Discussions of COPPA compliance typically focus on the collection, storage and use of information obtained from children under 13 in text format. The web, however, is about so much more than mere text these days. User-generated images and videos have become so prevalent with Instagram and other platforms, that one can argue the posting of visual content is now the norm. This evolution also happens to raise interesting COPPA compliance issues.
You launch a social media site devoted to the Guardians of the Galaxy movie and comics. Older teens and adults are the intended audience, so you include a statement during the signup process indicating kids under 13 are not allowed. The site becomes a big success with 100,000 people registering for memberships.
A key feature of the site is a user’s ability to upload photos and videos to a forum section. An email comes in one day from a user indicating another user may be a child. You click through to the post in question and find a photo of a boy with his collection of Guardians of the Galaxy comics. He appears to be young, perhaps eight years old.
Are there any COPPA obligations in this situation?
The first thing to understand is COPPA applies in this situation. The presence of a child under 13 in a photo or video they upload to your site constitutes “actual knowledge” of their presence. It does not matter that you’ve restricted the site to adult users or that the child lied about their age to get access. You must comply with COPPA and gain verified parental consent as detailed in the regulations. The failure to do so opens you up to FTC and state enforcement actions for violating the law.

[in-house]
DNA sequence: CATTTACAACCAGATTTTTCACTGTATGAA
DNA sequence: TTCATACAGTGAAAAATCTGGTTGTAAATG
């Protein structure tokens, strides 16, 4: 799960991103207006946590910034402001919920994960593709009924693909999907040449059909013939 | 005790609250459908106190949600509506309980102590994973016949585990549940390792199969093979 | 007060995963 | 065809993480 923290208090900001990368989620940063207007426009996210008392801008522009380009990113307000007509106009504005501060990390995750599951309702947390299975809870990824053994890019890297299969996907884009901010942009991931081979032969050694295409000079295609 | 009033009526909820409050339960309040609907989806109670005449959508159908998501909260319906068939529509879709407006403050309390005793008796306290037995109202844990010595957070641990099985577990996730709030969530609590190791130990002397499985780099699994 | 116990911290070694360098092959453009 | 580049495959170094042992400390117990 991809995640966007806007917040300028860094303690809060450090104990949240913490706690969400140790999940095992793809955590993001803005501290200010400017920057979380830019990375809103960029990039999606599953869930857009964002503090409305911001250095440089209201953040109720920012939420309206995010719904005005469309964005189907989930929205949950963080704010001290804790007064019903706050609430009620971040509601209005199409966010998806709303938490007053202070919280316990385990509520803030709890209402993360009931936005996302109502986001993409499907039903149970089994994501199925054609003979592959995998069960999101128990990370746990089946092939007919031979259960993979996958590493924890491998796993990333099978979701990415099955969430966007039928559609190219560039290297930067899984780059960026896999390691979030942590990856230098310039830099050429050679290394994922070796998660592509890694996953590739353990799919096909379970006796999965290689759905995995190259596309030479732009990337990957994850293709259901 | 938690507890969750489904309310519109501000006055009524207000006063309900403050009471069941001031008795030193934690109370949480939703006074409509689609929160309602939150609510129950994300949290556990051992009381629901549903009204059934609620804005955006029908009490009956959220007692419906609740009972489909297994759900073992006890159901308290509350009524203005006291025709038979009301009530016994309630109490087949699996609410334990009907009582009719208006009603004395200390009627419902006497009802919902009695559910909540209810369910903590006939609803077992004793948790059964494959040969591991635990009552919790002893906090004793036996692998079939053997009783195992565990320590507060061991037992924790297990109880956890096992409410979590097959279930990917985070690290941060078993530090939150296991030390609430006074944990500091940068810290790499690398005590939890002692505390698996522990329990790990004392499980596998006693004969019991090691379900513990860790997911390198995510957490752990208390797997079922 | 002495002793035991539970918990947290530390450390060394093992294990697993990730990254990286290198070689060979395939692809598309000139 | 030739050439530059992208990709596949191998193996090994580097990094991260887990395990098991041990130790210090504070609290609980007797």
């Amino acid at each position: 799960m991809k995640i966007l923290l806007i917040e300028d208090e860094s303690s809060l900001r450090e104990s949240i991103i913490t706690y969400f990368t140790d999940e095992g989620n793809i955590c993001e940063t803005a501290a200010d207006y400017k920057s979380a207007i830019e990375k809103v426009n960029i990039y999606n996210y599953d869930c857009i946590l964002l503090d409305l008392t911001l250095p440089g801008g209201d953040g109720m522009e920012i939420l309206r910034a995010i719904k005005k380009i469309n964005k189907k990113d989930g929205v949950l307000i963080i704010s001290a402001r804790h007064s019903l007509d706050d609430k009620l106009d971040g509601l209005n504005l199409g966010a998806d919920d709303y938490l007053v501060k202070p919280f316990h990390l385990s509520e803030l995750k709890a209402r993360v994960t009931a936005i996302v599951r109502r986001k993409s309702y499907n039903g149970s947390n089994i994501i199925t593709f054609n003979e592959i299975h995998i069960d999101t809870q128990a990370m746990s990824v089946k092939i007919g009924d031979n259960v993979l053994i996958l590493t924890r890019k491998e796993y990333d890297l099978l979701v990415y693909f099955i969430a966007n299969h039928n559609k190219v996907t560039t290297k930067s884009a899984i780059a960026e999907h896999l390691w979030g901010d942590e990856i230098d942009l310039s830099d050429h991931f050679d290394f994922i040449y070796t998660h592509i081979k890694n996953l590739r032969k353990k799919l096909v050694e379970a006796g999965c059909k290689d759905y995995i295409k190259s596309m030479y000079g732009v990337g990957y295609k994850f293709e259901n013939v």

An offshoot of this issue concerns content uploaded by parents. Let’s return to our previous example, but with a twist. What if a parent joins your site and then posts an image of their 8-year-old with the parent’s collection of Guardians of the Galaxy comics?
What are your COPPA obligations in this instance?
The good news is you have none. COPPA only applies to situations where the child provides the information in question. In this case, the parent is the providing party. The FTC takes the view that the parent is de facto consenting to the collection of information associated with the child in the image since they are, after all, uploading it.
There is, however, a practical problem with this situation.
How do you know who uploaded the image as a site owner – the child in the picture or the parent? If you are lucky, the text uploaded with the photo might state “here’s a picture of my son” or something of this sort. Such a statement would clearly suggest the parent is the posting party, which relieves you of any COPPA obligations.
Ah, but what if the language is changed to “here’s a picture of my Guardians comics”? Now it isn’t clear if the person posting the image is the child or parent. Whether COPPA compliance is necessary becomes a murkier question. The only way to make the determination is on a case-by-case analysis involving a look at the totality of the circumstances and all other user-generated content posted by the party in question.
Photos and Videos
The FTC expanded the regulations associated with COPPA in July 2013. There is now no doubt COPPA obligations arise if you have actual knowledge of a child under 13 joining your site, even a photo or video is the source of that knowledge.
Questions about COPPA? Set up a consultation today.
Richard A. Chapo, Esq.